UK farmers - wealth & power

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Old Jun 27, 2007, 4:28pm   #16
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Pause for thought................. Can large amounts of taxpayers money be justifiably be allocated to an industry that employs 1.8% of the population and contributes less than 9% to Britain's Gross Domestic Product (including merchants, wholesalers, manufacturers and food processors)?

Pause for thought... List 2 other mechanisms which could possibly be used to allocate support to farmers which would provide a distribution of monies more in line with the aims of the EU.

Pause for thought......should agriculture be supported at all? What is the difference between a family farm and a family owned shop that has to compete with the supermarkets?

Pause for thought........ Can you think of examples in other industries in the UK where owners of a resource are paid either not to use the resource, or to manage it in a specific manner?

Read following article by Ashok Sharma in FINANCIAL EXPRESS...

Link for article....

EU farm subsidies help only rich farmers, firms

Posted online: Monday, August 15, 2005 at 0017 hours IST

The European Commission has been fighting shy whenever the issue of farm subsidies is discussed at the WTO. It has been defensive on the issue of subsidies and offensive on gaining market access in the Third World.
A deliberately designed farm support system in the European Union has helped it emerge from a net food importer to a major player in the export market, particularly in the period 1975-88.
The escalated level of farm subsidies became legitimised with the formation of the WTO.
But who does the European Union seek to protect through heavy farm subsidies? It is certainly not the small and marginal farmers.
European subsidies are applied more to industry products than farmersí produce. For instance, there is more support for butter, skimmed milk powder and cheese of the dairy industry and less for milk.
Export subsidies benefit the food industry and traders, the farmers get little. In the EU, 80% of subsidies are paid to only 20% farmers, most of which are cornered by large farms owned by rich landlords and corporations.
Export subsidies were deliberately instituted to dump the European products in the Third World.
European export subsidies amounted to $8-12 billion in the period 1988-94. Europe, today, is a major exporter of dairy products.
The Court of Auditors, in its special report no 9/2003 regarding the system for setting the rates of export subsidy and export refunds, notes "for significant periods covered by the audit, the Commissionís estimates show that the EU price net of refund is below the world price for certain milk products."
The European price, after deducting refunds, was found lower than the world price, indicating substantial gains for the dairy industry.
At the same time the dairy farmers did not receive any subsidy under the old Common Agriculture Policy, the report of the Court of Auditors indicates.
Another example of the miracle of European subsidies is sugar exports. The EU, today, with its exports of about 5 million tonne of sugar per year, is second to Brazil in marketshare.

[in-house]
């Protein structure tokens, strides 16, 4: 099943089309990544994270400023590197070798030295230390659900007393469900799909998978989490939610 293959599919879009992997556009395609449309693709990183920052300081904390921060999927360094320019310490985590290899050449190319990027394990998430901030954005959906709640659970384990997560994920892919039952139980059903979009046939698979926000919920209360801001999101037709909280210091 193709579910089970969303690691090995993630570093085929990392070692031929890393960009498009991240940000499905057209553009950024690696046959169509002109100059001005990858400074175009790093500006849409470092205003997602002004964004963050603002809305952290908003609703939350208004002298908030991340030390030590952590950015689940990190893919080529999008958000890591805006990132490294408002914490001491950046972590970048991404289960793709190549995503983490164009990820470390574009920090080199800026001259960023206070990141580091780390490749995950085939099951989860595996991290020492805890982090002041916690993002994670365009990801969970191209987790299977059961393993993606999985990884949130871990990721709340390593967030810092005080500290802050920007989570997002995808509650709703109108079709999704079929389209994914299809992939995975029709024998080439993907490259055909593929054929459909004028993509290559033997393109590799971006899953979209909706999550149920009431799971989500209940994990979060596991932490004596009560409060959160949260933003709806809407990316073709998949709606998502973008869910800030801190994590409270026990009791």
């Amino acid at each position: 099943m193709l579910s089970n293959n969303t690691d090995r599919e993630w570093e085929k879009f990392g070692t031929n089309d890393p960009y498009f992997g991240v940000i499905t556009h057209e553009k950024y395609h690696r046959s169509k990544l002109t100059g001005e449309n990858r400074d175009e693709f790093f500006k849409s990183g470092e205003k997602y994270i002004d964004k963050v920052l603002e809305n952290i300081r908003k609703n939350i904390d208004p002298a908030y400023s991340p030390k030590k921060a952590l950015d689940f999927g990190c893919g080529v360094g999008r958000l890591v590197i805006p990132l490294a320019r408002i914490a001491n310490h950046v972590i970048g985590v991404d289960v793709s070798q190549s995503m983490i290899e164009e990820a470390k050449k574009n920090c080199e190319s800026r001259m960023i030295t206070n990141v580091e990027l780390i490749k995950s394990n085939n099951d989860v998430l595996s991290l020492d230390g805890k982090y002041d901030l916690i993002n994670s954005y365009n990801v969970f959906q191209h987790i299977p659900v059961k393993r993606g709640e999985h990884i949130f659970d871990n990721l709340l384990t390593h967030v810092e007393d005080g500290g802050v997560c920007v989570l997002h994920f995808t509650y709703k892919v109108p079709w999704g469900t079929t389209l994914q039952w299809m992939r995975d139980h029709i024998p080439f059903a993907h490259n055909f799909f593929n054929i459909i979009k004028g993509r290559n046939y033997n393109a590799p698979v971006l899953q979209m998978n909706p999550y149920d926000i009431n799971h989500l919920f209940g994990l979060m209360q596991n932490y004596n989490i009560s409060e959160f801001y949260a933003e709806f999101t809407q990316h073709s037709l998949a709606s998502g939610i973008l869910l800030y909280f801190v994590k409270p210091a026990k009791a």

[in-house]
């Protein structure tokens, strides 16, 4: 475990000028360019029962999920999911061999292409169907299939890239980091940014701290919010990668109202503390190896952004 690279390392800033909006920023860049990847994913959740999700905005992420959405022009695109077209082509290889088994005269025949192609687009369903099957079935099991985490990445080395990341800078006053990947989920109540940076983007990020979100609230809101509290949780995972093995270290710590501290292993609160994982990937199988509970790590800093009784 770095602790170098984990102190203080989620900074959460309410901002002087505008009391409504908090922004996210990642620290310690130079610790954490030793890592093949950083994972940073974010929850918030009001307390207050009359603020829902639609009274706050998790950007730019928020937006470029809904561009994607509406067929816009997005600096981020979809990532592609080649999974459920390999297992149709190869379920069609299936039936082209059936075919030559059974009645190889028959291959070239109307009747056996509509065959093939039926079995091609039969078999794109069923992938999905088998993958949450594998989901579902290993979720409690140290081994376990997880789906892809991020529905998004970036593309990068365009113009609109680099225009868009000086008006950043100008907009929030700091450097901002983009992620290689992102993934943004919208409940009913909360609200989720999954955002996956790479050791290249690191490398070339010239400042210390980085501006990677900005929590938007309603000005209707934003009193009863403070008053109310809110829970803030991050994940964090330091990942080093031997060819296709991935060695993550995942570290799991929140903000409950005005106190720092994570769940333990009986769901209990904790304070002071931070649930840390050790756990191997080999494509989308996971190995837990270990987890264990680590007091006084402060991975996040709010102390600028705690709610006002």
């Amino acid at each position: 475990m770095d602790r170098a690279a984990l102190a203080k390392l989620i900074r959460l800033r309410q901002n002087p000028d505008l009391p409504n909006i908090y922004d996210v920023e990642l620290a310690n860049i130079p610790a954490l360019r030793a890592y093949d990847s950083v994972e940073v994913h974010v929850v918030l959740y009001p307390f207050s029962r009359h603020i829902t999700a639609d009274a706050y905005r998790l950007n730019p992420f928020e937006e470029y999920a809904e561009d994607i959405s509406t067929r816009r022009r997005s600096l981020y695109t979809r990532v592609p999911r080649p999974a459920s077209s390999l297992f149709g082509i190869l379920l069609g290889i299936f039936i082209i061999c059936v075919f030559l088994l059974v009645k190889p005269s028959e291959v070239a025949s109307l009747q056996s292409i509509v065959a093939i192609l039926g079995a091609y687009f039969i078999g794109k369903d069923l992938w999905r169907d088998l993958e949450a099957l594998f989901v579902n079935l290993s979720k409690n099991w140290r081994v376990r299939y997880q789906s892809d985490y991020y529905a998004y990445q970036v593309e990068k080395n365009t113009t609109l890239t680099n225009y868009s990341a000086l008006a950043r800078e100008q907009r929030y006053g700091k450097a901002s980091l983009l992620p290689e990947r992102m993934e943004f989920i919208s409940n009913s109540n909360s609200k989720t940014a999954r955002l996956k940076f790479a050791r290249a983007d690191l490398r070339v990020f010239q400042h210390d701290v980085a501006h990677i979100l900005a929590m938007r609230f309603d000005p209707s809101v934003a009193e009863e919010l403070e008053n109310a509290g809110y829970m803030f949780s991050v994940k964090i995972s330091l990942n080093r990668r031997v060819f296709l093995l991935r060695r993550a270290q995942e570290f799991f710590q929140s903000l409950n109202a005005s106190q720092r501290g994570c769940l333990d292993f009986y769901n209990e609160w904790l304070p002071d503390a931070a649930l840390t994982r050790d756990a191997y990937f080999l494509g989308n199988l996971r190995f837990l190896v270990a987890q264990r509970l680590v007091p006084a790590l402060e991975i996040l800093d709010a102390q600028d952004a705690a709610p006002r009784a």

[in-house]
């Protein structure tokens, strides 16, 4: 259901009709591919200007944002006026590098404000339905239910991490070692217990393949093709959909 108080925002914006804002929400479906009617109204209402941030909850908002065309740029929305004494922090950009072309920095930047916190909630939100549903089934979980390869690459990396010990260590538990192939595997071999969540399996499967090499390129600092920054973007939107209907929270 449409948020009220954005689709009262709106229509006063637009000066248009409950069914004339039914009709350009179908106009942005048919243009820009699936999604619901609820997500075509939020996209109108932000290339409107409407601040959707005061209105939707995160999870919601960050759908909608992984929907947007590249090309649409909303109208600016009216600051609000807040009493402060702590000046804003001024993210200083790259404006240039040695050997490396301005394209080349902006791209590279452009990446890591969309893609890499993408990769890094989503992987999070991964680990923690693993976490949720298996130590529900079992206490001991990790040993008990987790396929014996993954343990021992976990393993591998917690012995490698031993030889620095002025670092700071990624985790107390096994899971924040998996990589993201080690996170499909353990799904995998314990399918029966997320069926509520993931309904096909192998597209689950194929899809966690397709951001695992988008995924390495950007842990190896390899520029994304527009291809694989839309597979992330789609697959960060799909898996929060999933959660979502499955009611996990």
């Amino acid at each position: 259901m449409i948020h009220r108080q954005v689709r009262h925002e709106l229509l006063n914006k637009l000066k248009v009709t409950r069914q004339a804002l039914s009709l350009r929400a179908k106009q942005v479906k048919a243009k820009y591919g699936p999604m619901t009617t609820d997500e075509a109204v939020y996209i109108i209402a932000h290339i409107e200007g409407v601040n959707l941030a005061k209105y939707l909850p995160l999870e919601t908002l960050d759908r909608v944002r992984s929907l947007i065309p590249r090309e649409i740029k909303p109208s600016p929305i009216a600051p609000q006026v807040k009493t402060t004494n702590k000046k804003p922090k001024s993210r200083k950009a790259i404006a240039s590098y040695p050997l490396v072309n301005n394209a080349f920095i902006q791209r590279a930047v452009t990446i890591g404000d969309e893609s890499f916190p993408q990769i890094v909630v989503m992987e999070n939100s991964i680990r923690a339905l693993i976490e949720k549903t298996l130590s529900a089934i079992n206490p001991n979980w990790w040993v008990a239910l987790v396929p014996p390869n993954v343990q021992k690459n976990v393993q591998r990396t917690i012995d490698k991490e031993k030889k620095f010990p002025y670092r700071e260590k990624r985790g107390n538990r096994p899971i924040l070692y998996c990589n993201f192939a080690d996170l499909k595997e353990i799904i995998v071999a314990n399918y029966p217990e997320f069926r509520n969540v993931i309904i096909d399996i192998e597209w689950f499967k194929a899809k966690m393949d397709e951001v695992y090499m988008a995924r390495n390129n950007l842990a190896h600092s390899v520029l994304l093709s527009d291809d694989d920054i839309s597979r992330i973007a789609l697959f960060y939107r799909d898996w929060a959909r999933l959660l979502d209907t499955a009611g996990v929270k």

Despite the high domestic price of sugar, the EU has been able to export through a combination of direct export subsidies and cross-subsidisation of exported sugar through a production levy paid by farmers. The European consumers suffer on account of high domestic prices.
The major beneficiaries of export subsidies are the corporate houses like Beghin Say, Sudzucker, Tate & Lyle, RT, Danisco and Nordzucker.
Supermarket chains also reap benefits at the cost of farmers. Reports of the UKís Competition Commission clearly shows that large supermarket chains procure farmersí produce at relatively cheaper rates and reap huge profits.
For long, European subsidies were shrouded in mystery. It was only in June 2004, that Denmark set an example by making public the beneficiaries of subsidies.
In 2003, out of the total DKK 10 billion subsidy, the leading dairy processor, Arla Foods, cornered DKK 1.3 billion, Danish Crown had DKK 119.6 million (174,658,761 Euro) of the share and the Danish Institute of Agricultural Sciences had DKK 111.1 million.
Arla Foods got an export subsidy of DKK 1 billion and products-in-production subsidy of DKK 286 million. In 2003 the Danish Agricultural Centre for Advisory Services received DKK 29.9 million and its Board members, including Peter Gaemelke, Henrik Hoegh and chairman Gert Karkov together received subsidies totalling DKK 8.9 million.
A number of members of the Danish Parliament and spouses of ministers were among the beneficiaries.
The Freedom of Information Act compelled the UK to disclose the beneficiaries of subsidies.
The countryís leading sugar company, Tate and Lyle, received the largest payment, more than pound 233,000,000 in export subsidies over the two-year period.
Other major beneficiaries were Meadow Foods, C Czarnikow Sugar, Granox Ltd, Cooperative Centrale Raiffeisen Bank, Philpot Dairy Products, Fayrefield Foods Ireland Ltd, Lisburn Proteins and Nestle UK Ltd.
According to estimates, seven farmers belonging to the nobility class and cattle-breeders received 5,700 Euros per farm per day or 240 Euros per farm per hour in Spain. Agro-industrial firms eg vine sector are also major beneficiaries.
In Denmark, too, the nobility class are major beneficiaries. Prince Joakim received subsidies worth DKK 1.4 million for maintenance of his Schackenborg estate in South Jutland. Similarly, in the UK the Queen received £769,000, Prince Charles received £300,000 in 2003-04.
Instances are clear. European subsidies protect only the agri-business corporations, large and rich farmers and the nobility class at the cost of small and marginal farmers and consumers.